Again, the key word: Should. The talent and pieces are there to improve.
The rest of the SEC will be watching Sumlin and this team’s development over the last four games. Winning the West title isn’t going to be easy in the current climate of the division. After three consecutive losses, it’s fair to say Texas A&M’s is reeling just a bit headed into the bye week.
Can Sumlin and his staff evaluate both sides of the ball and find answers before the next game?
Momentum isn’t easy to define. But after three consecutive losses, Texas A&M’s momentum in the SEC West seems to be up in the air heading into a critical bye week.
Two teams that missed the playoffs last season aiming to get on the right side of .500 will finish off Week 7 in the NFL when the Houston Texans take on the Pittsburgh Steelers on ESPN’s “Monday Night Football.” The Texans (3-3) are hoping to put an end to their two-game losing streak while the Steelers (3-3) are looking to bounce back at Heinz Field after a somewhat surprising 31-10 divisional setback to Cleveland last week.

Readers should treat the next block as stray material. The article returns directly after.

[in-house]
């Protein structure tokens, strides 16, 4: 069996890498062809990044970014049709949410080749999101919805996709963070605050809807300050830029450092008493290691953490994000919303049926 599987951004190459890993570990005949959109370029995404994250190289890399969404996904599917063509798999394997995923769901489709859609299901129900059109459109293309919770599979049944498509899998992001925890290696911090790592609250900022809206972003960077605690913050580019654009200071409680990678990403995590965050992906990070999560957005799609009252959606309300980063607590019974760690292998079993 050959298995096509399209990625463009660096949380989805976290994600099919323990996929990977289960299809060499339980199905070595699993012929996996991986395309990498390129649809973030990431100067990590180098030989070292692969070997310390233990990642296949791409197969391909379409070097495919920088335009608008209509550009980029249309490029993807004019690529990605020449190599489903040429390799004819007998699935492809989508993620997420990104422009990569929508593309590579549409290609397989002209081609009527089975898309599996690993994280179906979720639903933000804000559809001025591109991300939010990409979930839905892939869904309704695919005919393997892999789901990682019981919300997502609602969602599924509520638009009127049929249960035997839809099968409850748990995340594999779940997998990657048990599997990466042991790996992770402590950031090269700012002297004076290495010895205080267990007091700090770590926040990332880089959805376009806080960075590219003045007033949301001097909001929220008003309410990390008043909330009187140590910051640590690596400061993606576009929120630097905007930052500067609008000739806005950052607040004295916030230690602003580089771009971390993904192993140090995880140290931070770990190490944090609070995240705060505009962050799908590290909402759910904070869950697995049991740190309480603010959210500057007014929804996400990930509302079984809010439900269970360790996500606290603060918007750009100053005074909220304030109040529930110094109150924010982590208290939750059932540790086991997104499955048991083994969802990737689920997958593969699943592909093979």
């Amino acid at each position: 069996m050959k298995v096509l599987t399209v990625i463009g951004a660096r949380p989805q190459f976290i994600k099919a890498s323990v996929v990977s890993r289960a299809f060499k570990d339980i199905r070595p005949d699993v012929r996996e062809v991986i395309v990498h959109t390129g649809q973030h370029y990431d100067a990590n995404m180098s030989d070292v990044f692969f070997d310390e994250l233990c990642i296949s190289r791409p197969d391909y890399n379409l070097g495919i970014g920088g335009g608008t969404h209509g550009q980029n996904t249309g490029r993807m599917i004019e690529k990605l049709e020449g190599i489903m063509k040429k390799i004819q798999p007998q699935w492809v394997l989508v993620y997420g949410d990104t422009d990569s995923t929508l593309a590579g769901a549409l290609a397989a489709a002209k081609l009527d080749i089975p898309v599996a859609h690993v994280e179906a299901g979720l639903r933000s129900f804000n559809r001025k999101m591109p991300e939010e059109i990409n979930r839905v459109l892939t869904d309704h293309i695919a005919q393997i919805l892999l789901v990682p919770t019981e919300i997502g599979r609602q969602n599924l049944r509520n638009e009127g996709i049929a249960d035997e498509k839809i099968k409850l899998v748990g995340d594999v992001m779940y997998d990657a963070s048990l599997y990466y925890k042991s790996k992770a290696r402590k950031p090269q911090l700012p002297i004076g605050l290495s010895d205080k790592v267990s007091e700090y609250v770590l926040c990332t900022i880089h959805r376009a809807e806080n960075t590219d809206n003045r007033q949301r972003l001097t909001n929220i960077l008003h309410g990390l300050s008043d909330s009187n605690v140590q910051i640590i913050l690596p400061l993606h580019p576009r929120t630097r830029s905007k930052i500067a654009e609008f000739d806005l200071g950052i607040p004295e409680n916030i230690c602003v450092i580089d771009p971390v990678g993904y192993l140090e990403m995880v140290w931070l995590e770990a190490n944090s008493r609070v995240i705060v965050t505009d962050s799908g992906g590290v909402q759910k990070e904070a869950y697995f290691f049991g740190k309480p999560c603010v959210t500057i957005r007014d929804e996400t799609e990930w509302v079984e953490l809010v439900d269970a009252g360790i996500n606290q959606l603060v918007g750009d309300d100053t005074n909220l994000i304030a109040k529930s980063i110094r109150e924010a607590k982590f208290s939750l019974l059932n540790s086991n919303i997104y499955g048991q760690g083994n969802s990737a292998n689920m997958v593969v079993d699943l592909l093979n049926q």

After going 2-14 last season, results that netted Houston both a new head coach (Bill O’Brien) and the No. 1 pick in the draft (Jadeveon Clowney), the Texans got off to a 2-0 start, but have lost to the Cowboys in overtime and at home to the Colts in their last two games. Pittsburgh has gone 8-8 in each of the last two seasons, missing the playoffs both times, and has started this season by alternating wins and losses. Both teams are looking up in their respective divisions, but a win tonight would allow the victor to keep pace with the current leader.
Houston Texans at Pittsburgh Steelers
Kickoff: 8:30 p.m. ET
TV Channel: ESPN
Spread: Pittsburgh -3.5
Three Things to Watch
|Houston 2014 Schedule|
|9/7||vs WAS||W 17 - 6||Recap|
|9/14||@ OAK||W 30 - 14||Recap|
|9/21||@ NYG||L 17 - 30||Recap|
|9/28||vs BUF||W 23 - 17||Recap|
|10/5||@ DAL||L 17 - 20||Recap|
|10/9||vs IND||L 28 - 33||Recap|
|10/20||@ PIT||L 23 - 30||Recap|
|10/26||@ TEN||W 30 - 16||Recap|
1. J.J. Watt, 2014 NFL MVP?